7. Press "A" again to move to the right alignment mark
  8. Again adjust the right alignment mark
  9. Repeat process until satisfied with alignment.
  10. Once alignment is finished, you have two option for piece parts (quarters): BR orientation, and BL orientation.
  11. BR orientation - make sure you are on right alignment mark before pressing " EXP", BL orientation - make sure you are on left alignment mark before pressing " EXP". In both cases do your best alignment, but verify final alignment looking at the right image(right side of monitor).
  12. After global alignment, press EXP on small keyboard and the job will be executed.
  13. Remove the sample from the stage when done.
  14. Develop resist and inspect in microscope for alignment (if needed).
  15. Computer may ask for next wafer.  To escape out of this press CTRL C followed by A and the enter key to abort out of  the loop. If you have another wafer with the same job\pass, you can do it now without aborting.
  • WAFER ALIGNMENT TO MASK / Local Alignment (DFAS) :

The best way to use this is to use a mapping routine followed by a shoot using the corrections given by the map.  A mapping routine should be set-up in your mapping pass. Usually we do not map all dies, just selected ones. You could select in each row few dies. The mapping pass should have a name different then any other pass. It could be named mapxx or some other name (for example: local). Make sure you specify die x die is to be used and that you have the correct key offsets for the global and local alignment marks.  The command you will use for Local Alignment (DFAS): MAP jobname\mapxx, passname

Proceed as normal. Find a global alignment mark and do your best alignment.

The first pass (mapxx) is the mapping pass. The system will do mapping, using dies that are selected in mapping pass. It will look for DFAS alignment mark in each die, and make corrections. When asked to make corrections, select yes. After corrections are applied, the exposure job will be performed shooting the pass named "passname".

Running a FOCUS and\or EXPOSURE matrix

 The system is calibrated weekly on 4 inch Si wafers using resist SPR 955-0.9 and standard chuck (4”-500um). Your substrate type, thickness, and resist may require different focus and exposure setting than the standard calibration. A focus and\or exposure matrix should be done for each resist, to tweak your process relative to the calibration baseline. Once the process is optimized for a specific resist, the exposure time\focus will not change in future, since the lamp power is hold constant all the time.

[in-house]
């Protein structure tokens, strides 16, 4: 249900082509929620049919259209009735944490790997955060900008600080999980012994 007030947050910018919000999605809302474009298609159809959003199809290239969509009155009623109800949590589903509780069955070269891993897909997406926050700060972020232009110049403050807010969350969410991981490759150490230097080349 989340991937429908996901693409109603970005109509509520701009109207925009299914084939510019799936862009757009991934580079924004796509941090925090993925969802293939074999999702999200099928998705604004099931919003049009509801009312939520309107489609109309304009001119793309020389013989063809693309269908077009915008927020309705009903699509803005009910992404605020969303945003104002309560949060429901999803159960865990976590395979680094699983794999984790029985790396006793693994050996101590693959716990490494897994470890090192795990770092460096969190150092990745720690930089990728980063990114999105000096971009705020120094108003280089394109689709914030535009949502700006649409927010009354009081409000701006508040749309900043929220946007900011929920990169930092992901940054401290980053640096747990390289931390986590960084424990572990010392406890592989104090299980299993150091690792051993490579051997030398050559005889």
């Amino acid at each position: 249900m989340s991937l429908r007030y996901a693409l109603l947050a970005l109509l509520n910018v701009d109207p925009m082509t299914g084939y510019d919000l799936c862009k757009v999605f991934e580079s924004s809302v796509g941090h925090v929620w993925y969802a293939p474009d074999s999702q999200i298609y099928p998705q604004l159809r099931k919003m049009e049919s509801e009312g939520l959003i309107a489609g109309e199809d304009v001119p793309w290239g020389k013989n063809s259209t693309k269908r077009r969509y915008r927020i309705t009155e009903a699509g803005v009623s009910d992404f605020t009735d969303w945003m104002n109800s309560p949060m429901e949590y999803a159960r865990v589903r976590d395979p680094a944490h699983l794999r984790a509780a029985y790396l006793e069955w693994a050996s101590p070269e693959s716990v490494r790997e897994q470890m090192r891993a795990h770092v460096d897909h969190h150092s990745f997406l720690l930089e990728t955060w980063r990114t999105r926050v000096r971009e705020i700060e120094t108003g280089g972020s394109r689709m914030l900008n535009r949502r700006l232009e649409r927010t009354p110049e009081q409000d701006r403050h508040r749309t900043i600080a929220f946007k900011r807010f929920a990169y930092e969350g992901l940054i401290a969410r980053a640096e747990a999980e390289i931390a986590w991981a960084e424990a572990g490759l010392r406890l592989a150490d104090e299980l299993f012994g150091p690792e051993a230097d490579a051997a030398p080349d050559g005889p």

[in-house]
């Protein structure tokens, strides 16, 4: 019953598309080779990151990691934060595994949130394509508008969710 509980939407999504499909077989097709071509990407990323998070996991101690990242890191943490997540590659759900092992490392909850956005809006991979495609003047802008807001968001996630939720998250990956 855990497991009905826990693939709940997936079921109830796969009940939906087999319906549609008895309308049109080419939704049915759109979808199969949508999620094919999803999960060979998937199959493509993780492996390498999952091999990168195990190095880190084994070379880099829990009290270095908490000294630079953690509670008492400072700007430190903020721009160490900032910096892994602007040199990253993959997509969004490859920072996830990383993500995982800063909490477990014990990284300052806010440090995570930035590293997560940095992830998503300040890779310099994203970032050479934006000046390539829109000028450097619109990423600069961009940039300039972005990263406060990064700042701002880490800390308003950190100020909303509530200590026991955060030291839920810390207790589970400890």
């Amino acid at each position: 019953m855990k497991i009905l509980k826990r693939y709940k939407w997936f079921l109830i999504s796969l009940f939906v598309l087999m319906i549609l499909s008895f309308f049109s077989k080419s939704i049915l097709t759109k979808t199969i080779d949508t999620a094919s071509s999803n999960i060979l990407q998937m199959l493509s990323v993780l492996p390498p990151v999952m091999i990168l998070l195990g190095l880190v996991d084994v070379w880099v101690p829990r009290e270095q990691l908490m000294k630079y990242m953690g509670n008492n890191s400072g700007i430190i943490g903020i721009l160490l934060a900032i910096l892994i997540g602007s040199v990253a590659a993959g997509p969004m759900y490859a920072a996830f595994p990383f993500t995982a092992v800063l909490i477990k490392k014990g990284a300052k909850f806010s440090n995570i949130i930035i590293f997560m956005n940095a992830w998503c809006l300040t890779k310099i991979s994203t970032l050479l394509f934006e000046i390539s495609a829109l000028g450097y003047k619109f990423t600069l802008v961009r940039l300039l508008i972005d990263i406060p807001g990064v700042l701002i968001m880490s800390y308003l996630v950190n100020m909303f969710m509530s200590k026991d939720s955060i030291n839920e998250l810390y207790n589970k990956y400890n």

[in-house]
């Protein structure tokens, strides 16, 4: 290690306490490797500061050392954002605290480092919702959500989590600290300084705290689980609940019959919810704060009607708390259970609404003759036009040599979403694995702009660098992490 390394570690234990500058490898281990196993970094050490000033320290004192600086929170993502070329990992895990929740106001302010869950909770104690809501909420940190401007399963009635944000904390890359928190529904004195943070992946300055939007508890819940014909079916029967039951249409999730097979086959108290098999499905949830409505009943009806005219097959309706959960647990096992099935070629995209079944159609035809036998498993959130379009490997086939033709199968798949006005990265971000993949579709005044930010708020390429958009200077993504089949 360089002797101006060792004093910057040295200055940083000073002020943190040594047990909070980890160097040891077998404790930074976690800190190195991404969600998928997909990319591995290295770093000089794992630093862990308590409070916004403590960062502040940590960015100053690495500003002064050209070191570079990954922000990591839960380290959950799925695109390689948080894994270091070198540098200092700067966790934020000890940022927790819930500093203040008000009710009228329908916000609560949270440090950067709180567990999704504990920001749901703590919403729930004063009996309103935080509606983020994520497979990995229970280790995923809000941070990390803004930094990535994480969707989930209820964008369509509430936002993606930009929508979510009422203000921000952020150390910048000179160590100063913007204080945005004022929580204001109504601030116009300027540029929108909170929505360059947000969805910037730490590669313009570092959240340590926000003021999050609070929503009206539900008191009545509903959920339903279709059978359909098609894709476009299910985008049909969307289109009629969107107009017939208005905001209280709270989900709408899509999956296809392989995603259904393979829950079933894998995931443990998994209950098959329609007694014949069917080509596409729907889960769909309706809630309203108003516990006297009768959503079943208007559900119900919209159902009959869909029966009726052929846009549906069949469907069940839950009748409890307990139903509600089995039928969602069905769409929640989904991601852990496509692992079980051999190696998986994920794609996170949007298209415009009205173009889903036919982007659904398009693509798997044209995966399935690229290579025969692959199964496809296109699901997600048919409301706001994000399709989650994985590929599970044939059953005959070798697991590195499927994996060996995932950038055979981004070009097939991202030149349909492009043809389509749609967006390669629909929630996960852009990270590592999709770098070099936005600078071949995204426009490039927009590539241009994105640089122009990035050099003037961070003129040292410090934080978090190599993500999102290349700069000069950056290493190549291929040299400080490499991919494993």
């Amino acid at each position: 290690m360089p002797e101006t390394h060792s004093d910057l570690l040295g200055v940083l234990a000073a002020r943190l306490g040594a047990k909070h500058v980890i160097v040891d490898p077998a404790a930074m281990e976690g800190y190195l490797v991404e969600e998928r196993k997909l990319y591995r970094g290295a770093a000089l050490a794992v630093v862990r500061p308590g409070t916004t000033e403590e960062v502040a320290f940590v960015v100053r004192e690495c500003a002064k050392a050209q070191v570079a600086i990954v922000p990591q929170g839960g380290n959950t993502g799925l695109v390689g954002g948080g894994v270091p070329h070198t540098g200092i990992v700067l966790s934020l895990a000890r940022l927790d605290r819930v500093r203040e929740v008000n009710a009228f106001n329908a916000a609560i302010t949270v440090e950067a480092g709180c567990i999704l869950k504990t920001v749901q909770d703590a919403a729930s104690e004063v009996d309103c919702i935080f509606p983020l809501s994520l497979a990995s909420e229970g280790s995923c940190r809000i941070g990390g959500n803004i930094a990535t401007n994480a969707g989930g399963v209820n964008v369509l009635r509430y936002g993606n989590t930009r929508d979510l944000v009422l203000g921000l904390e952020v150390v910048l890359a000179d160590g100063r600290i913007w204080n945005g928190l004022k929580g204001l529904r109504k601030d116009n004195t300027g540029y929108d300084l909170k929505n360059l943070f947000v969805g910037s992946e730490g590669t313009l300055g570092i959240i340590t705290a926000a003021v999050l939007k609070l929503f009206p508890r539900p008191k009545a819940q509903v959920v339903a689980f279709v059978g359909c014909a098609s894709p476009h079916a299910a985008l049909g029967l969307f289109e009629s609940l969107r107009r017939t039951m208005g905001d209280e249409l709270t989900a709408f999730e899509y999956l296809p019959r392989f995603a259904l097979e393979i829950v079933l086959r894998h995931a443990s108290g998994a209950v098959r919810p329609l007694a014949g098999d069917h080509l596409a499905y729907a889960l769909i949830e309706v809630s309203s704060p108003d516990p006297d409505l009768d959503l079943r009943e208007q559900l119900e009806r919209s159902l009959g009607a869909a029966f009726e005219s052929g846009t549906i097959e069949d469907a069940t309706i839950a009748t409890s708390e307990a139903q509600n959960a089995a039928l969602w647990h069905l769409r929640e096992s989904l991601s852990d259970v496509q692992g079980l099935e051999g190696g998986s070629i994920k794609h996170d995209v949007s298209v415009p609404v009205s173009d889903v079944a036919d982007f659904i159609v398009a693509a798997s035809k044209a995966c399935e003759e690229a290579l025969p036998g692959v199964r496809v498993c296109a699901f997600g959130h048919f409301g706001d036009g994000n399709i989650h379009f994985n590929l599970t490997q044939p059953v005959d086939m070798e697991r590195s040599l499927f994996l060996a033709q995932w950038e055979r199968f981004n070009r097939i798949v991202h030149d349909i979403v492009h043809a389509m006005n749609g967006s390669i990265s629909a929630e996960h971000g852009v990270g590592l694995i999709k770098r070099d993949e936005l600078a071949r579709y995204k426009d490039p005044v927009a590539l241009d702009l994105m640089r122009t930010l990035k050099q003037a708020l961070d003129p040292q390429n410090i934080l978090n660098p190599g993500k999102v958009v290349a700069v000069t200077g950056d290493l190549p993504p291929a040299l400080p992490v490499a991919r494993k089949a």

The focus and\or exposure can be varied across this array to determine the optimum focus relative to the baseline. One focus step is equal to 0.1 um of focus depth. FOCUS OFFSET is an INTEGER!

+1=0.1um of lens movement up from the wafer

-1=0.1um of lens movement down toward the wafer

  1. Before doing an EXPO job, LOG IN to [10,1] and type “MODE”
  2. Set the correct chuck size for the substrate
  3. LOG OUT form [10,1], and LOG IN to your account [10,xxx]
  4. Use the command EXPO jobname\passname and hit enter
  5. You can use one of your already defined jobs\passes with your highest resolution mask to optimize the process.
  6. Enter starting row within array specified in the pass (for example : 1)
  7. Enter ending row within the array specified in the pass (for example:6, depending how big is die size, and how many dies can fit in X direction)
  8. Enter starting column within array specified in the pass (for example:1)
  9. Enter ending column within the array specified in the pass(for example:6)
  10. Enter either F=to vary the focus , E= to vary the exposure , or R for both (to increment focus for each row and exposure for each column within the array)
  11. Enter the parameters as prompted by the computer. They will differ based on which option is chosen
  12. Press RESET on the small keyboard, and then the MAN and S\C simultaneously
  13. Wait a few seconds and press MAN again
  14. If you are doing an aligned test (like for exposure on top of a mesa) align the wafer now, press “EXPOSE”
  15. If you are NOT doing an aligned test, just press “EXPOSE”
  16. The command EXPO will shoot a specified serpentine array based on the parameters in your job\pass (first exposure - upper left corner)
  17. When exposure is finished, follow the recipe (post exposure bake if needed) with development. Please take your time for inspection, and select best exposure time and focus.
  18. The computer will ask you for the best row and column. Enter row and column number
  19. The computer will then tell you the focus and exposure based on the row and column you input
  20. Do not update system focus ! Input a focus offset into your own exposure job. (If you update the system focus, you must change it back using the MODE command)
  21. Unload the mask plate, and LOG OUT.